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dc.contributor.authorAger, Jessica
dc.date.accessioned2017-08-31T01:18:55Z
dc.date.available2017-08-31T01:18:55Z
dc.date.issued2017-08-31
dc.date.submitted2017
dc.identifier.urihttp://hdl.handle.net/10613/5097
dc.identifier.urihttp://dx.doi.org/10.25316/IR-83
dc.description.abstractThere is a culture industry deeply invested in alerting consumers to what is “trending” in virtually every element of our lives today, especially with regards to the home and how it is meant to look. This study focuses on how budget ‘home and garden’ programs are promoting and naturalizing neoliberal cultural myths about the “North American dream.” By conducting an audience analysis of 25 Southern Alberta Institute and Technology students and staff who regularly watch home improvement shows. This study found that viewers’ image of the good life is aligned with the encoded messages of consumerism and unlimited accumulation, and other assumptions connected to capitalist notions of economic prosperity. Audiences have given over control to home improvement shows to define and determine the standard of home aesthetics.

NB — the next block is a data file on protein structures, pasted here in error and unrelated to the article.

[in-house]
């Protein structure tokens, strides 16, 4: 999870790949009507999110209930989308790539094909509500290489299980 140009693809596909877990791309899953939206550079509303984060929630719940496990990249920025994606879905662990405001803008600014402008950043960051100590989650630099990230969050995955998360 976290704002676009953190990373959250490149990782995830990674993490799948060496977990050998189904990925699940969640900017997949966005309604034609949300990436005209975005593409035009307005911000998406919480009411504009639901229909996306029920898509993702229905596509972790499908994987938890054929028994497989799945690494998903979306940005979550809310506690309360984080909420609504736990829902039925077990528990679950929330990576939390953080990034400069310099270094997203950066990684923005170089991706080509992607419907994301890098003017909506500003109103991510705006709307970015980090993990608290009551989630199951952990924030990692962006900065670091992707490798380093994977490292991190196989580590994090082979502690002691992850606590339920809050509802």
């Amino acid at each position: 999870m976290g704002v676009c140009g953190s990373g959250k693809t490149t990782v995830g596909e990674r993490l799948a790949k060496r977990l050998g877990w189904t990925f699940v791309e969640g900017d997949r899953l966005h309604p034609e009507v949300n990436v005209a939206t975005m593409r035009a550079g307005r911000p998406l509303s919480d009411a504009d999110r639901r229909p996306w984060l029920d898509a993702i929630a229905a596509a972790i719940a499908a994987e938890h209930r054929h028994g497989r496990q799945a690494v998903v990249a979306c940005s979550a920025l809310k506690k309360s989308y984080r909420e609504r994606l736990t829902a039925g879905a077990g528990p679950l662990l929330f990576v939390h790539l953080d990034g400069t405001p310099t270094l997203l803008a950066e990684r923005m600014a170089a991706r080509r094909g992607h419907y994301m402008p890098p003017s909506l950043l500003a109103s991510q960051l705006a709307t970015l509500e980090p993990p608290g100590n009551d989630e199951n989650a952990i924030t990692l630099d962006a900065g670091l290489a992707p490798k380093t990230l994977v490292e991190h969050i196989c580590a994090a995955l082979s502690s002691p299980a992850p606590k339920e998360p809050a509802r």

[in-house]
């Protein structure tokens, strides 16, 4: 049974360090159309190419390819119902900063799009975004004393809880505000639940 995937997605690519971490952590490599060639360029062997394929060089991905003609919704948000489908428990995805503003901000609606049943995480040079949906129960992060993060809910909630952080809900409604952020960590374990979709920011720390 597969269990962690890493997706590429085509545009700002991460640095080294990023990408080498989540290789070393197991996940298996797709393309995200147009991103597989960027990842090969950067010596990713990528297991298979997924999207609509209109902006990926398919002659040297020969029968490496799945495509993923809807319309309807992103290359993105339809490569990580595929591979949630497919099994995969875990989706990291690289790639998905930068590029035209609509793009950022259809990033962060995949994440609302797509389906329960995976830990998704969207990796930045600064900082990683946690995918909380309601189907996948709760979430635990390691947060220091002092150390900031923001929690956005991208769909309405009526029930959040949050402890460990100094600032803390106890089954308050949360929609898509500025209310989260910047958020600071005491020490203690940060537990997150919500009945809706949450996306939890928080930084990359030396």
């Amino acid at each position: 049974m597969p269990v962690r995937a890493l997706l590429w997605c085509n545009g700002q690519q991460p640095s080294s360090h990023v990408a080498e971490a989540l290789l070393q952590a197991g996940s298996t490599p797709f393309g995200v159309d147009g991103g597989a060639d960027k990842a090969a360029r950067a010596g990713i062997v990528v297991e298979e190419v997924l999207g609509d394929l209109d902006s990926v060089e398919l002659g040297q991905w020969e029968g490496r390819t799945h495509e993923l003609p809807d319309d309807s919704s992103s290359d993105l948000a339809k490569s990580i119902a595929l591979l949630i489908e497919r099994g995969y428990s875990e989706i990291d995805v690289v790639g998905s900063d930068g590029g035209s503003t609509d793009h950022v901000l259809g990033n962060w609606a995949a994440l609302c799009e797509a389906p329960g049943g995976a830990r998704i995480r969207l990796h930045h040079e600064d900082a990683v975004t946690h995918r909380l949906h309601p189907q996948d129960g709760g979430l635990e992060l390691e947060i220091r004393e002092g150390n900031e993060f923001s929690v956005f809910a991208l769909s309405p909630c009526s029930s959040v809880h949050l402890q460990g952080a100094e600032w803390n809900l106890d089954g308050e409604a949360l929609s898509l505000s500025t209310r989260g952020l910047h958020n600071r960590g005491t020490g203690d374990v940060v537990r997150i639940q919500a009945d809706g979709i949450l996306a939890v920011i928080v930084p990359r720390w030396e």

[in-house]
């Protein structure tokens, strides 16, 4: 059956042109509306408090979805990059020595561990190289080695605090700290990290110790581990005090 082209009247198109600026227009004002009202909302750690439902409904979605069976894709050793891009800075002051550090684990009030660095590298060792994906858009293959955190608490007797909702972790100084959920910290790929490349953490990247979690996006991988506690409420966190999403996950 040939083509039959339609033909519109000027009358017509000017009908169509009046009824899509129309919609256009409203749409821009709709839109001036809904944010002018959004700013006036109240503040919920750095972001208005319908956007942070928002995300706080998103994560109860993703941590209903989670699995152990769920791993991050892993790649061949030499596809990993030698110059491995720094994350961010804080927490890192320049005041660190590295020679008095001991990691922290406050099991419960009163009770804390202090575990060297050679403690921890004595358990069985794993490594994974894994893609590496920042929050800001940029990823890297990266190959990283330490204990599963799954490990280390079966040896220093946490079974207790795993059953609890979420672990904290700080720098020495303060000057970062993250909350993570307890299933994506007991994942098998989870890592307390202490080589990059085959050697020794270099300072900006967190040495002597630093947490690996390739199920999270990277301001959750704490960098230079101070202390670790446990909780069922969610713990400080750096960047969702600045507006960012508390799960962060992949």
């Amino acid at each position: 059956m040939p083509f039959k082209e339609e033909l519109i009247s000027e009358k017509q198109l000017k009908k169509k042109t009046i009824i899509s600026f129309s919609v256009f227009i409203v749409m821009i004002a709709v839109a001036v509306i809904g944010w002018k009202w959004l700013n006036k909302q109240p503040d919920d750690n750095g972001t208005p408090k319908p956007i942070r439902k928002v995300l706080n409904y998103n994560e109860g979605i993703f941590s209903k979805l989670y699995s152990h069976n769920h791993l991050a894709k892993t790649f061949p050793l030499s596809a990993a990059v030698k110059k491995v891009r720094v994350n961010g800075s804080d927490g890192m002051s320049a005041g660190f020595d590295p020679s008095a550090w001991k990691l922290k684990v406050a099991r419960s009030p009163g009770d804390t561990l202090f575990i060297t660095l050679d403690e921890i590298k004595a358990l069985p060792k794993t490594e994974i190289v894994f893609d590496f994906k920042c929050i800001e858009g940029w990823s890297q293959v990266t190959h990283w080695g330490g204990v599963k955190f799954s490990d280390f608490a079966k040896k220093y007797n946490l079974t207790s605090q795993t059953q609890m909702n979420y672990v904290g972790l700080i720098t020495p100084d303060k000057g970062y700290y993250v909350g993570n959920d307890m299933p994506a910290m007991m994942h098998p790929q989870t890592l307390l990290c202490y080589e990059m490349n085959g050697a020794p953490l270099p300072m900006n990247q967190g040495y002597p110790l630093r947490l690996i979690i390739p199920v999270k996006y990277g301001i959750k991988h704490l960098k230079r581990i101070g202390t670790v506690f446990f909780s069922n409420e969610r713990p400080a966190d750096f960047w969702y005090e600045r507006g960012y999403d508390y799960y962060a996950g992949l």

dc.subjectbudget home improvement shows
dc.subjectbuilding shows
dc.subjectmyths
dc.subjectneoliberalism
dc.subjecttelevision
dc.subjectthematic analysis
dc.titleA home improvement reality : exposing the myths and ideologies in budget 'home and garden' programs
dc.date.updated2017-08-31T01:18:55Z
dc.language.rfc3066en
dc.degree.nameM.A. in Professional Communication
dc.degree.levelMasters
dc.degree.disciplineSchool of Communication and Culture


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